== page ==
Jesus. This was allegedly a comedy, but to call it merely unfunny would imply that there were attempts at humor. Nobody here appears to have been trying to fashion any actual jokes -- even the performers are as somber as players in a Bergman film. Really, it's disheartening to think that this is what $90 mil buys these days; you could give a hi-def camera and $100,000 to a nauseous and blind high school student who had just finished consuming his tenth doppio espresso and make him adhere to the rules of Dogme 95 while holding the camera with his teeth.... and the resulting mess would likely STILL be more impressive than this thing. (I can't bring myself to call it a "film"... sorry.) Between this, Showtime and the upcoming I Spy (also pretty disastrous-looking), this will not have been a very good year for Eddie Murphy. I guess we can all stop making fun of John Travolta now.

Grade: F

Sunday, September 08, 2002

Short Night of Glass Dolls (1971)

How about that -- a giallo with a political conscience! This starts with a bang-up framing device (our protagonist, though apparently dead, is still conscious and able to think, and he must try and figure out how he got to this state as well as try to demonstrate some sign of life so that he doesn't get cut open and autopsied) and moves on into a fascinating murder-conspiracy tale with ringing allusions to the corruption of government and the rise of fascism (not for nothing the film's set in Prague). Stylishly shot and directed with a whopper of an ending, this is a thriller that delivers. Search this bad boy out.

Grade: A-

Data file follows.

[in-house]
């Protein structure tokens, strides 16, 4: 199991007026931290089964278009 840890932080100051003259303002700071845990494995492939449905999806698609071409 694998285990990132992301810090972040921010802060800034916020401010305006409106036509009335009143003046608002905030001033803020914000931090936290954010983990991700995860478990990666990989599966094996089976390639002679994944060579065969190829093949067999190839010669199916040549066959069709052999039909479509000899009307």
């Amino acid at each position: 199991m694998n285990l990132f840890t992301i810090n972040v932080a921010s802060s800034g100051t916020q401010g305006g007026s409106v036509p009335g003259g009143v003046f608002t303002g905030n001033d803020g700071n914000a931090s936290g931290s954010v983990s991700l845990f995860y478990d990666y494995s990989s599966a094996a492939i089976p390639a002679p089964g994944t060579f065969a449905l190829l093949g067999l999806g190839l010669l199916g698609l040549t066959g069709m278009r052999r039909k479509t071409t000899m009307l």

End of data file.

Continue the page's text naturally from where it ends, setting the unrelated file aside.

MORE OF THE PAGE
Maze (2001)

Okay, I knew what kind of film I was supposed to be watching when I went in. I knew the reviews were mediocre, that it was apparently no more than a TV-movie-of-the-week, that it was a chick-flick. I knew all this, and yet I still watched it. (The promise of a nude Laura Linney helped, I'll admit.) And I gotta admit... even though I resisted, the film won me over. It's cliched and sentimental, true, but it's a two-character piece where both characters act in what for me were emotionally valid ways. Your mileage may vary, but I liked it.

Grade: B
Mr. Deeds (2002)

After the ballsy, audience-alienating sheer weirdness of Little Nicky, it seemed more or less inevitable that Adam Sandler would retreat to his time-tested winning-slob formula. I guess it was also inevitable that the resulting film would be safe, predictable and boring (right down to the Buscemi cameo). Praise be to John Turturro, who manages to milk a lot of laughs out of his limited screen time. And the fire scene was at least odd enough to hold my attention. But really... this is just so bland.

Grade: C-

Wednesday, September 04, 2002

Death Machine (1995)